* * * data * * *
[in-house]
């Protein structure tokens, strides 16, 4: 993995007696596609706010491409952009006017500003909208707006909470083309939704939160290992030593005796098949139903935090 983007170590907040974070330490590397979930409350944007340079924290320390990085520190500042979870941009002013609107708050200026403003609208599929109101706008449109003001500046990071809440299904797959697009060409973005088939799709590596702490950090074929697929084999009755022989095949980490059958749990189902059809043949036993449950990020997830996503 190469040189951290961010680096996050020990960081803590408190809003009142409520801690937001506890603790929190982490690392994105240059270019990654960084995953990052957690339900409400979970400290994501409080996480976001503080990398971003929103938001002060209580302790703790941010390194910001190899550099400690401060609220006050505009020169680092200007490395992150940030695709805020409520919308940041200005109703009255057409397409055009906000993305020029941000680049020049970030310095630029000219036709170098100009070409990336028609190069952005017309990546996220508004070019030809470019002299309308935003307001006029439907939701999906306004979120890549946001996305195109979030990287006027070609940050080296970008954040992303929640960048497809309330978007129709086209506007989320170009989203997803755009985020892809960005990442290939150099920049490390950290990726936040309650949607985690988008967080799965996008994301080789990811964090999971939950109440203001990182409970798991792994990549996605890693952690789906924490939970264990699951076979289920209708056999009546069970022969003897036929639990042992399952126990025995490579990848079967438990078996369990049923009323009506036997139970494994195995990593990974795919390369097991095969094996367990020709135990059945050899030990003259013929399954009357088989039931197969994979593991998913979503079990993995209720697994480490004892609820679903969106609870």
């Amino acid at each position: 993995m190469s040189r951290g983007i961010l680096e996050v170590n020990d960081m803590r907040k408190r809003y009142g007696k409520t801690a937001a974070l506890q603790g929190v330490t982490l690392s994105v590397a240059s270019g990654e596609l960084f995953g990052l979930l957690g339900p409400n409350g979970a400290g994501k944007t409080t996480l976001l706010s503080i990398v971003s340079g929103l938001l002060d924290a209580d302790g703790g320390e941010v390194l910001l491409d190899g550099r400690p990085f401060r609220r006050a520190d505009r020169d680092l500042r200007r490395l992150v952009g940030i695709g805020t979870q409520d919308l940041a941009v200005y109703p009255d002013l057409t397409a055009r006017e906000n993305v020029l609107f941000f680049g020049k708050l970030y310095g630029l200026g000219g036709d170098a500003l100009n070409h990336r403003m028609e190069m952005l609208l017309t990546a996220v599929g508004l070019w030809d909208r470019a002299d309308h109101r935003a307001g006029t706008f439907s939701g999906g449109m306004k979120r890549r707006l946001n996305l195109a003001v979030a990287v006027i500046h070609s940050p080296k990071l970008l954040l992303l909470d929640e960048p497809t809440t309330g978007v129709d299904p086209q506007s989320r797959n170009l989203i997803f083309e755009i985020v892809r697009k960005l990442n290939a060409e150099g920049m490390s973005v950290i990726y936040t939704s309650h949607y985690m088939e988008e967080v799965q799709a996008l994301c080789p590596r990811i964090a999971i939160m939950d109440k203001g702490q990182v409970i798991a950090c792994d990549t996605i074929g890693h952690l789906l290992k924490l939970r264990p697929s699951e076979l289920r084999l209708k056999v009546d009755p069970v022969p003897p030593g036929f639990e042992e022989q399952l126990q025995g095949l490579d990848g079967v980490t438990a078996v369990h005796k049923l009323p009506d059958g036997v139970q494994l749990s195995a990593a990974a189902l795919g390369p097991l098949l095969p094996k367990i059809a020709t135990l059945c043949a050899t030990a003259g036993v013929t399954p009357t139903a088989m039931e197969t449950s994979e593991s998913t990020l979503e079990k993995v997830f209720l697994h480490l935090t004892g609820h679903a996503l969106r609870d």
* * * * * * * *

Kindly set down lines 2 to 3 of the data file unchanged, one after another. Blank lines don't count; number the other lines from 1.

């Protein structure tokens, strides 16, 4: 993995007696596609706010491409952009006017500003909208707006909470083309939704939160290992030593005796098949139903935090 983007170590907040974070330490590397979930409350944007340079924290320390990085520190500042979870941009002013609107708050200026403003609208599929109101706008449109003001500046990071809440299904797959697009060409973005088939799709590596702490950090074929697929084999009755022989095949980490059958749990189902059809043949036993449950990020997830996503 190469040189951290961010680096996050020990960081803590408190809003009142409520801690937001506890603790929190982490690392994105240059270019990654960084995953990052957690339900409400979970400290994501409080996480976001503080990398971003929103938001002060209580302790703790941010390194910001190899550099400690401060609220006050505009020169680092200007490395992150940030695709805020409520919308940041200005109703009255057409397409055009906000993305020029941000680049020049970030310095630029000219036709170098100009070409990336028609190069952005017309990546996220508004070019030809470019002299309308935003307001006029439907939701999906306004979120890549946001996305195109979030990287006027070609940050080296970008954040992303929640960048497809309330978007129709086209506007989320170009989203997803755009985020892809960005990442290939150099920049490390950290990726936040309650949607985690988008967080799965996008994301080789990811964090999971939950109440203001990182409970798991792994990549996605890693952690789906924490939970264990699951076979289920209708056999009546069970022969003897036929639990042992399952126990025995490579990848079967438990078996369990049923009323009506036997139970494994195995990593990974795919390369097991095969094996367990020709135990059945050899030990003259013929399954009357088989039931197969994979593991998913979503079990993995209720697994480490004892609820679903969106609870």
């Amino acid at each position: 993995m190469s040189r951290g983007i961010l680096e996050v170590n020990d960081m803590r907040k408190r809003y009142g007696k409520t801690a937001a974070l506890q603790g929190v330490t982490l690392s994105v590397a240059s270019g990654e596609l960084f995953g990052l979930l957690g339900p409400n409350g979970a400290g994501k944007t409080t996480l976001l706010s503080i990398v971003s340079g929103l938001l002060d924290a209580d302790g703790g320390e941010v390194l910001l491409d190899g550099r400690p990085f401060r609220r006050a520190d505009r020169d680092l500042r200007r490395l992150v952009g940030i695709g805020t979870q409520d919308l940041a941009v200005y109703p009255d002013l057409t397409a055009r006017e906000n993305v020029l609107f941000f680049g020049k708050l970030y310095g630029l200026g000219g036709d170098a500003l100009n070409h990336r403003m028609e190069m952005l609208l017309t990546a996220v599929g508004l070019w030809d909208r470019a002299d309308h109101r935003a307001g006029t706008f439907s939701g999906g449109m306004k979120r890549r707006l946001n996305l195109a003001v979030a990287v006027i500046h070609s940050p080296k990071l970008l954040l992303l909470d929640e960048p497809t809440t309330g978007v129709d299904p086209q506007s989320r797959n170009l989203i997803f083309e755009i985020v892809r697009k960005l990442n290939a060409e150099g920049m490390s973005v950290i990726y936040t939704s309650h949607y985690m088939e988008e967080v799965q799709a996008l994301c080789p590596r990811i964090a999971i939160m939950d109440k203001g702490q990182v409970i798991a950090c792994d990549t996605i074929g890693h952690l789906l290992k924490l939970r264990p697929s699951e076979l289920r084999l209708k056999v009546d009755p069970v022969p003897p030593g036929f639990e042992e022989q399952l126990q025995g095949l490579d990848g079967v980490t438990a078996v369990h005796k049923l009323p009506d059958g036997v139970q494994l749990s195995a990593a990974a189902l795919g390369p097991l098949l095969p094996k367990i059809a020709t135990l059945c043949a050899t030990a003259g036993v013929t399954p009357t139903a088989m039931e197969t449950s994979e593991s998913t990020l979503e079990k993995v997830f209720l697994h480490l935090t004892g609820h679903a996503l969106r609870d």